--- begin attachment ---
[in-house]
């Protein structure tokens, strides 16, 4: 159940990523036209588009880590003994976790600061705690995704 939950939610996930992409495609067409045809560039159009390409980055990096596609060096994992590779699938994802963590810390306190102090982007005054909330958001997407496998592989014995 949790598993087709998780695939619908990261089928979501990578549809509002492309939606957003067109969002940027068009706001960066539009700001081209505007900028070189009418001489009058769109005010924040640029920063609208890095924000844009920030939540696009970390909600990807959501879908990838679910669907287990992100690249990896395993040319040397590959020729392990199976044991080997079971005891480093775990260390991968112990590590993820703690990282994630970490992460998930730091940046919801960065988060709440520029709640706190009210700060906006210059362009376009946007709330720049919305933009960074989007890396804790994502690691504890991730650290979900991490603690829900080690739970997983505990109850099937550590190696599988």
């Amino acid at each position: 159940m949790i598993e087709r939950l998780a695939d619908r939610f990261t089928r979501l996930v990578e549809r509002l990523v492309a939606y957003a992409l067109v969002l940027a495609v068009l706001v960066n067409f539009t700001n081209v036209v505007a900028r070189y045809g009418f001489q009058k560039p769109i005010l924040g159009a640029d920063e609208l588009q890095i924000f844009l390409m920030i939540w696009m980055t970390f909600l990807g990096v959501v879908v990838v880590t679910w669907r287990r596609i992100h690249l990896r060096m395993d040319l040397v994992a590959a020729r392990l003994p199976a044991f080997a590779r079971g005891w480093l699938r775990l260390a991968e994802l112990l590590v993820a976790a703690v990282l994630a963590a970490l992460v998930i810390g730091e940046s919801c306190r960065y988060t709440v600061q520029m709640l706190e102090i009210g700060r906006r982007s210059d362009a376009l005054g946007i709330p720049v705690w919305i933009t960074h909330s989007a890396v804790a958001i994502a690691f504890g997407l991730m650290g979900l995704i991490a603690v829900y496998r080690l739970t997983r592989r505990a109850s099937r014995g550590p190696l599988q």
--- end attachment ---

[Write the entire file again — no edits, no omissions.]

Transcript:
[in-house]
């Protein structure tokens, strides 16, 4: 159940990523036209588009880590003994976790600061705690995704 939950939610996930992409495609067409045809560039159009390409980055990096596609060096994992590779699938994802963590810390306190102090982007005054909330958001997407496998592989014995 949790598993087709998780695939619908990261089928979501990578549809509002492309939606957003067109969002940027068009706001960066539009700001081209505007900028070189009418001489009058769109005010924040640029920063609208890095924000844009920030939540696009970390909600990807959501879908990838679910669907287990992100690249990896395993040319040397590959020729392990199976044991080997079971005891480093775990260390991968112990590590993820703690990282994630970490992460998930730091940046919801960065988060709440520029709640706190009210700060906006210059362009376009946007709330720049919305933009960074989007890396804790994502690691504890991730650290979900991490603690829900080690739970997983505990109850099937550590190696599988």
């Amino acid at each position: 159940m949790i598993e087709r939950l998780a695939d619908r939610f990261t089928r979501l996930v990578e549809r509002l990523v492309a939606y957003a992409l067109v969002l940027a495609v068009l706001v960066n067409f539009t700001n081209v036209v505007a900028r070189y045809g009418f001489q009058k560039p769109i005010l924040g159009a640029d920063e609208l588009q890095i924000f844009l390409m920030i939540w696009m980055t970390f909600l990807g990096v959501v879908v990838v880590t679910w669907r287990r596609i992100h690249l990896r060096m395993d040319l040397v994992a590959a020729r392990l003994p199976a044991f080997a590779r079971g005891w480093l699938r775990l260390a991968e994802l112990l590590v993820a976790a703690v990282l994630a963590a970490l992460v998930i810390g730091e940046s919801c306190r960065y988060t709440v600061q520029m709640l706190e102090i009210g700060r906006r982007s210059d362009a376009l005054g946007i709330p720049v705690w919305i933009t960074h909330s989007a890396v804790a958001i994502a690691f504890g997407l991730m650290g979900l995704i991490a603690v829900y496998r080690l739970t997983r592989r505990a109850s099937r014995g550590p190696l599988q």